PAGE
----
The Dodge Journey is one of the "count'em on your fingers" 'merican vehicles to debut at an European international car show, namely the 2007 edition of IAA Frankfurt. Although with a wheelbase not much different than that of the outgoing Dodge Caravan, the new Journey is not exactly a replacement for the latter. Designed by young and aspiring Ryan Nagode, who also penned the brutish Dodge Avenger, the Journey tries to be in a class of its own. Technically, it follows the same raison d'aitre as the ill-fated Chrysler Pacifica, which was the first fruit of the sad-ending love story between Daimler-Benz and Chrysler LLC.
There are major differences between the Pacifica and the Journey though, apart from the nameplates and badging. First of all, the Journey is priced at about half of what the Pacifica used to cost. Second of all, it looks and feels at least twice as cheap. Third of all, the Journey is based on an entirely different platform and it was destined from the start as a globally-marketed vehicle. The last point kind of begs the question of powerplants and options available on other markets such as Europe. Well, in the good ol' Europe, where we tested it, the Journey only comes with a Volkswagen-sourced two-liter turbocharged oil-burner and a 2.4-liter petrol engine.
Believe it or not, the Journey shares its base platform with the much smaller Avenger and Caliber, with the Chrysler Sebring and with the Jeep Compass and Patriot. But wait, this is not all. Pretty much the same underpinnings can also be found on the Mitsubishi Lancer, including the Evolution X, Delica and the crossover/SUV
ugly-tastic trio comprising the Mitsubishi Outlander, the Citroen C-Crosser and the Peugeot 4007. Kind of a long list of quasi-identical vehicles, isn't it?
Either sadly or thankfully, we don't know yet, we only got to drive the CRD turbodiesel equipped with the SXT trim level. This translates into an underpowered, front-wheel drive behemoth with a medium/high equipment level and enough storage spaces to captivate an entire squadron of agoraphobics.
Especially in that gray color, our Journey test car really looked like it was carved from a block of stone. Its exterior design is a combination between the rough lines of a 1970s American station wagon, the side profile of a Jeep Wagoneer and the taillights of a Mercedes B-Klasse. The front-end is semi-evil looking, although a bit far from being threatening.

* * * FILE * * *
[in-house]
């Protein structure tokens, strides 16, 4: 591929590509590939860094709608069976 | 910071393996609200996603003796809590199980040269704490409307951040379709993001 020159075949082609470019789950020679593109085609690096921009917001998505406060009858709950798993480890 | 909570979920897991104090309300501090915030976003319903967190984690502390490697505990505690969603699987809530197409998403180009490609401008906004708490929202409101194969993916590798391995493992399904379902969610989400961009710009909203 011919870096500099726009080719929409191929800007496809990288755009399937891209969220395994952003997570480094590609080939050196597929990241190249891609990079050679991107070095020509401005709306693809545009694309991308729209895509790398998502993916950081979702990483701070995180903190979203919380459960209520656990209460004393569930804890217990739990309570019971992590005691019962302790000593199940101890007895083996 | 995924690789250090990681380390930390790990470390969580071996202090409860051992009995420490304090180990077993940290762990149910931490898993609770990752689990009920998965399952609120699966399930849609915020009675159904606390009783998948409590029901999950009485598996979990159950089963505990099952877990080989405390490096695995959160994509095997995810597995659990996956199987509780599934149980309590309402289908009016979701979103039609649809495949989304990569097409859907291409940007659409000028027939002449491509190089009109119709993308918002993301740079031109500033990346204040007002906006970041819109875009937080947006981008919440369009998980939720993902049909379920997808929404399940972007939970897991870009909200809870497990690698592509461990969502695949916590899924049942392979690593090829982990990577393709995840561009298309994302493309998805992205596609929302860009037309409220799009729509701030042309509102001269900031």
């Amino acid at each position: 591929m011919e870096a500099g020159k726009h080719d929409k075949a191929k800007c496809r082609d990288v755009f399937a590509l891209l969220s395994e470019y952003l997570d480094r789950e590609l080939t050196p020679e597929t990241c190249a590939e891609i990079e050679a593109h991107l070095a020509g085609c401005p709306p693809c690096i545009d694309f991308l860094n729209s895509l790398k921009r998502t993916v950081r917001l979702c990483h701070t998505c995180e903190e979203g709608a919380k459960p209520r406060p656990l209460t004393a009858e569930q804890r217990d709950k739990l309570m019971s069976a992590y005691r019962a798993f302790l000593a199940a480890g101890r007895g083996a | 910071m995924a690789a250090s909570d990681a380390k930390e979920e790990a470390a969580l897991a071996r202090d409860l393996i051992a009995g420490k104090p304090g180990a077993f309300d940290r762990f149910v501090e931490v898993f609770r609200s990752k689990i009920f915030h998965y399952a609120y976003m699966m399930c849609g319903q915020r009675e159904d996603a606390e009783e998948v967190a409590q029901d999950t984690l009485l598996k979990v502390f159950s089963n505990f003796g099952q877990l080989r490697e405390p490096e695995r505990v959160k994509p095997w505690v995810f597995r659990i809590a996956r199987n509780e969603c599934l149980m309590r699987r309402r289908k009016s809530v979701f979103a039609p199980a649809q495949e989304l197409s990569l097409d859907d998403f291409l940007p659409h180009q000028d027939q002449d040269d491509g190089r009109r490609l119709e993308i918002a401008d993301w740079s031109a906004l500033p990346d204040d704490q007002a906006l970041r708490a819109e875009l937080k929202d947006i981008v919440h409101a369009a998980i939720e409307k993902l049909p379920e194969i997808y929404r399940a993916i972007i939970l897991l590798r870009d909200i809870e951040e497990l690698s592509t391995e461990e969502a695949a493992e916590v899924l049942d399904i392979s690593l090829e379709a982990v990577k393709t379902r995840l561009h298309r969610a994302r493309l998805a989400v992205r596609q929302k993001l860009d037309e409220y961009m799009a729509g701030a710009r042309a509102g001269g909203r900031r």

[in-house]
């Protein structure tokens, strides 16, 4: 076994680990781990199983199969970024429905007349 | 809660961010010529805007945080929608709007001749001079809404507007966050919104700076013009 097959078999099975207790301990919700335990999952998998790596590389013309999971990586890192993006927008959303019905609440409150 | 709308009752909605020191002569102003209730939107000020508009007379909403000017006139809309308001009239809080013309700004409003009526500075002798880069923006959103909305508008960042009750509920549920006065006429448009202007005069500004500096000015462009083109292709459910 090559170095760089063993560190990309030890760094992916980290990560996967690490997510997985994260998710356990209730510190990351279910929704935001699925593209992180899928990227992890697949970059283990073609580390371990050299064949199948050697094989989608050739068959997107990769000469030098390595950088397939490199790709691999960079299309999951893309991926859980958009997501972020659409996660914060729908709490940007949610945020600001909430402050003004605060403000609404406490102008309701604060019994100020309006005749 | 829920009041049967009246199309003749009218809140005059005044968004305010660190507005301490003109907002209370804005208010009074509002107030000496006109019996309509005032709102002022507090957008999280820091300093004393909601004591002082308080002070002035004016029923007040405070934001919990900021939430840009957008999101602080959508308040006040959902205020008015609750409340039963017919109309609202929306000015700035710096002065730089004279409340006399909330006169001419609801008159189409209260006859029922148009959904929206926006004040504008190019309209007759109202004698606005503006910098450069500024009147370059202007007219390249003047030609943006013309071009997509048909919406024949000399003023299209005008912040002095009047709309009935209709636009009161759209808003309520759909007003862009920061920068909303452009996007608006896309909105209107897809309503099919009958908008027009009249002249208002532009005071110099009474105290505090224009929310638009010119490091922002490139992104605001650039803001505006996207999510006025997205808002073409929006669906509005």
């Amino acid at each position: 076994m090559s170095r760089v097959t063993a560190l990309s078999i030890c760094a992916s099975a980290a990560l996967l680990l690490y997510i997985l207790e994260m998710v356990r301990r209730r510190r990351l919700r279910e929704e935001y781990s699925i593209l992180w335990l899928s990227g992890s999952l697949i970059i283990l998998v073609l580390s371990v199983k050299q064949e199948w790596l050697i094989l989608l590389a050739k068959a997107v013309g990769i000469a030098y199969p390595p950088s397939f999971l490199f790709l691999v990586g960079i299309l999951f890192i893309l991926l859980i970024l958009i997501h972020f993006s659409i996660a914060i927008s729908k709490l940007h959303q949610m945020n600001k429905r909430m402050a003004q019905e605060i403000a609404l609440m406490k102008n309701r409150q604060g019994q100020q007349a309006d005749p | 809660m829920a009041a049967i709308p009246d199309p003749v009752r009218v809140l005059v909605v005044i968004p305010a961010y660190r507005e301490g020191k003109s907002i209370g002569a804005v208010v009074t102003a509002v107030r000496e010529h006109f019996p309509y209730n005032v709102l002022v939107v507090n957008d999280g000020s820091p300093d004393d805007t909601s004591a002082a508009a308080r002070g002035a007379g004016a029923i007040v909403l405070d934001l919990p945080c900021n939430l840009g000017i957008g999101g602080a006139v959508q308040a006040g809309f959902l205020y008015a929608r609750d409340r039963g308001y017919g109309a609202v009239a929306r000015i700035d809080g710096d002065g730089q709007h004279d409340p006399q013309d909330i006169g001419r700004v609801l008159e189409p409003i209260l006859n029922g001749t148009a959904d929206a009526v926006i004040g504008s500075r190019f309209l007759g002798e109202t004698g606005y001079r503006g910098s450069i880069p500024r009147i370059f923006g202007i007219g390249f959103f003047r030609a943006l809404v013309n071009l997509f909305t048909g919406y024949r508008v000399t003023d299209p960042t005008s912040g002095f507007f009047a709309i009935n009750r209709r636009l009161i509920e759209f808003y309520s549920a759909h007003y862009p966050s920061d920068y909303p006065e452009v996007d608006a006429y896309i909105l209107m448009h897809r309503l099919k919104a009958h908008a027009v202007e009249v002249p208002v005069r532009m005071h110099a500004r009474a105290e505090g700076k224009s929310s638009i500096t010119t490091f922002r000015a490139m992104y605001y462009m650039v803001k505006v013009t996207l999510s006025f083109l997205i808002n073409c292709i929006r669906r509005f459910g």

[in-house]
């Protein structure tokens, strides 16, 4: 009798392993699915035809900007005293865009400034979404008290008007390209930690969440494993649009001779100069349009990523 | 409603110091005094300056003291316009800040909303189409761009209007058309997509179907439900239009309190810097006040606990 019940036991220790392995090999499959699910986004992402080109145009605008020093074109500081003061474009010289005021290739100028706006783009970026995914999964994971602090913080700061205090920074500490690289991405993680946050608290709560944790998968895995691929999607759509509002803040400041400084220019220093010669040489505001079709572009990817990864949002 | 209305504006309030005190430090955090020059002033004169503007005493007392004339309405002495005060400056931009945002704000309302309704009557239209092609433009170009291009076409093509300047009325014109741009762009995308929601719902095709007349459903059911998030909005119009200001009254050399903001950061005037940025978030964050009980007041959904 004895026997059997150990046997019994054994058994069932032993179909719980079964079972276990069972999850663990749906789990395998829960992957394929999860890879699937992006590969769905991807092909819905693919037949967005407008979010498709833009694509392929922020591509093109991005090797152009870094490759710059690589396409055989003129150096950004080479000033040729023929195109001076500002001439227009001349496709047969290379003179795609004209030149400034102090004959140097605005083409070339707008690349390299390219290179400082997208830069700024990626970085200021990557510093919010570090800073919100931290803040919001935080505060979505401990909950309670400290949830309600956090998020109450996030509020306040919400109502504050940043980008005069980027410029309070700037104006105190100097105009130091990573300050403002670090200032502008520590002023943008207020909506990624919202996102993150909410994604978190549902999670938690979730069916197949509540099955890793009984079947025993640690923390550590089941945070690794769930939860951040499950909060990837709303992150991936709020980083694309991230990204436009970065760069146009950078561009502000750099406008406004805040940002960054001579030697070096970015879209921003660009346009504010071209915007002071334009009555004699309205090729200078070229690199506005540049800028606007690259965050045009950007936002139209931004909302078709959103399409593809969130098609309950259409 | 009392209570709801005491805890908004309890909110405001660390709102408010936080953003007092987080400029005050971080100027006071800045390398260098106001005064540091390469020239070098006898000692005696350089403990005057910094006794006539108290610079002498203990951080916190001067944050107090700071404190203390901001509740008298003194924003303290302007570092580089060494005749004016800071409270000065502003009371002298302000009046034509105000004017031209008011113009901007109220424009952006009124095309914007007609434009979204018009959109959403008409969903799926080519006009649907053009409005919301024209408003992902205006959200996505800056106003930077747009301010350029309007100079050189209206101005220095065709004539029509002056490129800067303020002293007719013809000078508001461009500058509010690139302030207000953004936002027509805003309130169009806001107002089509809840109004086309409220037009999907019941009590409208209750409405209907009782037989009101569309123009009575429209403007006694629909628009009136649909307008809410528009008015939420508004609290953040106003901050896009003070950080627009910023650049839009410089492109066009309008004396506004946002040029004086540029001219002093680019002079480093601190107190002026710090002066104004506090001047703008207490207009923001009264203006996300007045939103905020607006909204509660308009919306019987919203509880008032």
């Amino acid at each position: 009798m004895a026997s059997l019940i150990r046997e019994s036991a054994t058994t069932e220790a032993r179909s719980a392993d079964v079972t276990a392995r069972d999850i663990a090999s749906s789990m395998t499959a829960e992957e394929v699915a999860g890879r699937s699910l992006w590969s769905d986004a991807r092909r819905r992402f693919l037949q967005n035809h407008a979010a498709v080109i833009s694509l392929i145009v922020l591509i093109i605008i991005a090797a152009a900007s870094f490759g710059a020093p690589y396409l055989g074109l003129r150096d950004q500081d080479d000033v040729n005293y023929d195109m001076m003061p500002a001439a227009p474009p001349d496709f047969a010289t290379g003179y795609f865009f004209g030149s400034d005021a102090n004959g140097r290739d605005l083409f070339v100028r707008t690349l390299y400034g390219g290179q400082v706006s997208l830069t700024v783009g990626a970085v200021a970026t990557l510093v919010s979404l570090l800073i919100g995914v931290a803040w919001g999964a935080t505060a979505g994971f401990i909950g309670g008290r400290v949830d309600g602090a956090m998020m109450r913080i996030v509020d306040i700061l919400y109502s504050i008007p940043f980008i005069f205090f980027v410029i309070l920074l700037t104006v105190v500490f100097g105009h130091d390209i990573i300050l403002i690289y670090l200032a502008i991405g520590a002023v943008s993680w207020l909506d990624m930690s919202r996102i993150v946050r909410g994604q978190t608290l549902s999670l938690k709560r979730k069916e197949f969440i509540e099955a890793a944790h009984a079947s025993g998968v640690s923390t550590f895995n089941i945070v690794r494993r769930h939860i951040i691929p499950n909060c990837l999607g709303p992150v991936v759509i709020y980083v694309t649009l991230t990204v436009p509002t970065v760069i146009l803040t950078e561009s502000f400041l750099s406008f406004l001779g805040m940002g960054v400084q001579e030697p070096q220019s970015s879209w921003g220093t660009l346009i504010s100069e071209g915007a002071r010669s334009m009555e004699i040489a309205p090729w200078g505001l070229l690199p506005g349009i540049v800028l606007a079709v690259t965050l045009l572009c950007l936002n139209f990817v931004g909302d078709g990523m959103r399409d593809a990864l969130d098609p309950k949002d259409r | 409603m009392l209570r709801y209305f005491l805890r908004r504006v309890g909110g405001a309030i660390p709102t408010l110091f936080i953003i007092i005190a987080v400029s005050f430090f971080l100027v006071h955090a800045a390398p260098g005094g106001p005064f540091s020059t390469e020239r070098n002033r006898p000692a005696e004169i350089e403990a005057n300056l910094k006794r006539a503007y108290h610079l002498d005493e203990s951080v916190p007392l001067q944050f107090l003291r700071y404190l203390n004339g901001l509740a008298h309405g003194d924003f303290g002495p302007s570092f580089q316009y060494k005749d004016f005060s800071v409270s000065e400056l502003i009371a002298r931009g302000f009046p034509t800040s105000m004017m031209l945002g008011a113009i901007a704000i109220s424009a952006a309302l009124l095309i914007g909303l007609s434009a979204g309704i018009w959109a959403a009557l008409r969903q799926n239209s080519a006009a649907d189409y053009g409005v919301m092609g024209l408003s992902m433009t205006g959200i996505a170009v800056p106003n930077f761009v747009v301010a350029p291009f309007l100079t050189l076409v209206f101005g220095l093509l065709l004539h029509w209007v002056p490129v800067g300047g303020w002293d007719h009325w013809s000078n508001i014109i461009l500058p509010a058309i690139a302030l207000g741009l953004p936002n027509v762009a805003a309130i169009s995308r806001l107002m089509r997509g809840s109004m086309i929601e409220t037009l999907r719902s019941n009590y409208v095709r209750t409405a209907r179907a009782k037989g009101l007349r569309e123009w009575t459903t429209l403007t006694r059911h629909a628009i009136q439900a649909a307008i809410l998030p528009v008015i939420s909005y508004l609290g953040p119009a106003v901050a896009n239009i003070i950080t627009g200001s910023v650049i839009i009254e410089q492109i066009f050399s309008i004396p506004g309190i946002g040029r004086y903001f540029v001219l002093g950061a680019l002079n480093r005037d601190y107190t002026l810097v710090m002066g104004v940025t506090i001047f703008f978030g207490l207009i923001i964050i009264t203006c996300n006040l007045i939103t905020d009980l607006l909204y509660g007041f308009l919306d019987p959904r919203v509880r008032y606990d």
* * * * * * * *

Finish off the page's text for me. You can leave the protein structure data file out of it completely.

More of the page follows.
We were a bit disappointed about the chrome excess all over the car, which was actually just plastic. Although we do have our doubts about the level of plastic chrome in the front and rear Ram badges, everything else looked and felt cheap. From the distance, the car has a distinct station wagon on stilts look, combined with the stance of shrunken full-size SUV.
Its designer, Ryan Nagode, said that the look of the compact Dodge Avenger's front was inspired by a pair of Oakley sunglasses. Well, then the look of Journey's front was probably inspired by a pair of seeing glasses belonging to a librarian from a porn movie scene. It's not the fact that it's bad, but it looks so inconspicuous that you might this it's an FBI stake-out car. Although at the size and number of interior storage spaces the Journey might prove to be better suited for a bank job. Absolutely NOT as a getaway car though, since it's far too underpowered.
The car's mid-size exterior dimensions are a bit misleading about the actual size of the car when seeing it up-close. The long front and rear overhangs, the generous wheelbase and the gigantic headlights and taillights don't add a lot of cuteness to it. Even more, little children might actually be afraid of it. Nevertheless, we couldn't call the Journey an ugly car, mainly because it's far from it. Sure, it has a few odd details but it has a nice overall stance.